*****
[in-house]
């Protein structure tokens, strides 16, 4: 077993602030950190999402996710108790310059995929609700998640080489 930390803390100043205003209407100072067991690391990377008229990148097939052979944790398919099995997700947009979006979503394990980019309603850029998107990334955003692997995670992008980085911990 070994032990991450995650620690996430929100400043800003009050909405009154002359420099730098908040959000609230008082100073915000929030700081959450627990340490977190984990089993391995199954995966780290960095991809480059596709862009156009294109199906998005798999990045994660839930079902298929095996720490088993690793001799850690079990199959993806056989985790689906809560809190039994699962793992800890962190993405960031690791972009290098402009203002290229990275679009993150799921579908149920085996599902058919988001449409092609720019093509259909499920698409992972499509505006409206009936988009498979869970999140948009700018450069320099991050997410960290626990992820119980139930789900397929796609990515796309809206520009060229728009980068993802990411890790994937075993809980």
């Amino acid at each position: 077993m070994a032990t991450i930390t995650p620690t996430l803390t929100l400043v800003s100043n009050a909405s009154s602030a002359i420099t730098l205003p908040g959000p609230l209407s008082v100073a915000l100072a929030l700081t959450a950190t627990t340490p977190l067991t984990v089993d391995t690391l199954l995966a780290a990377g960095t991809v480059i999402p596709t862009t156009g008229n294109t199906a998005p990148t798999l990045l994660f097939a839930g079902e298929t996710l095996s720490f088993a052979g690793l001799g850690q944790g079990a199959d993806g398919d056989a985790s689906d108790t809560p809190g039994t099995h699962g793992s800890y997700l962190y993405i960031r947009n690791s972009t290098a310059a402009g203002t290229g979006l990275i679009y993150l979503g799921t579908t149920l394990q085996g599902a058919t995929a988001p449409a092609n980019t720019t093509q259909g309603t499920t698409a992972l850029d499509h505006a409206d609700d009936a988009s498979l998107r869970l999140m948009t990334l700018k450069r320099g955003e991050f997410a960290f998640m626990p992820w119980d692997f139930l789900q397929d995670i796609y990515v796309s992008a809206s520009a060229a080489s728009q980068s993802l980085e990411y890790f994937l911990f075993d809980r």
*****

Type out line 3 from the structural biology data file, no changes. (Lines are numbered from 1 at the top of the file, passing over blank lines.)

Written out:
């Amino acid at each position: 077993m070994a032990t991450i930390t995650p620690t996430l803390t929100l400043v800003s100043n009050a909405s009154s602030a002359i420099t730098l205003p908040g959000p609230l209407s008082v100073a915000l100072a929030l700081t959450a950190t627990t340490p977190l067991t984990v089993d391995t690391l199954l995966a780290a990377g960095t991809v480059i999402p596709t862009t156009g008229n294109t199906a998005p990148t798999l990045l994660f097939a839930g079902e298929t996710l095996s720490f088993a052979g690793l001799g850690q944790g079990a199959d993806g398919d056989a985790s689906d108790t809560p809190g039994t099995h699962g793992s800890y997700l962190y993405i960031r947009n690791s972009t290098a310059a402009g203002t290229g979006l990275i679009y993150l979503g799921t579908t149920l394990q085996g599902a058919t995929a988001p449409a092609n980019t720019t093509q259909g309603t499920t698409a992972l850029d499509h505006a409206d609700d009936a988009s498979l998107r869970l999140m948009t990334l700018k450069r320099g955003e991050f997410a960290f998640m626990p992820w119980d692997f139930l789900q397929d995670i796609y990515v796309s992008a809206s520009a060229a080489s728009q980068s993802l980085e990411y890790f994937l911990f075993d809980r």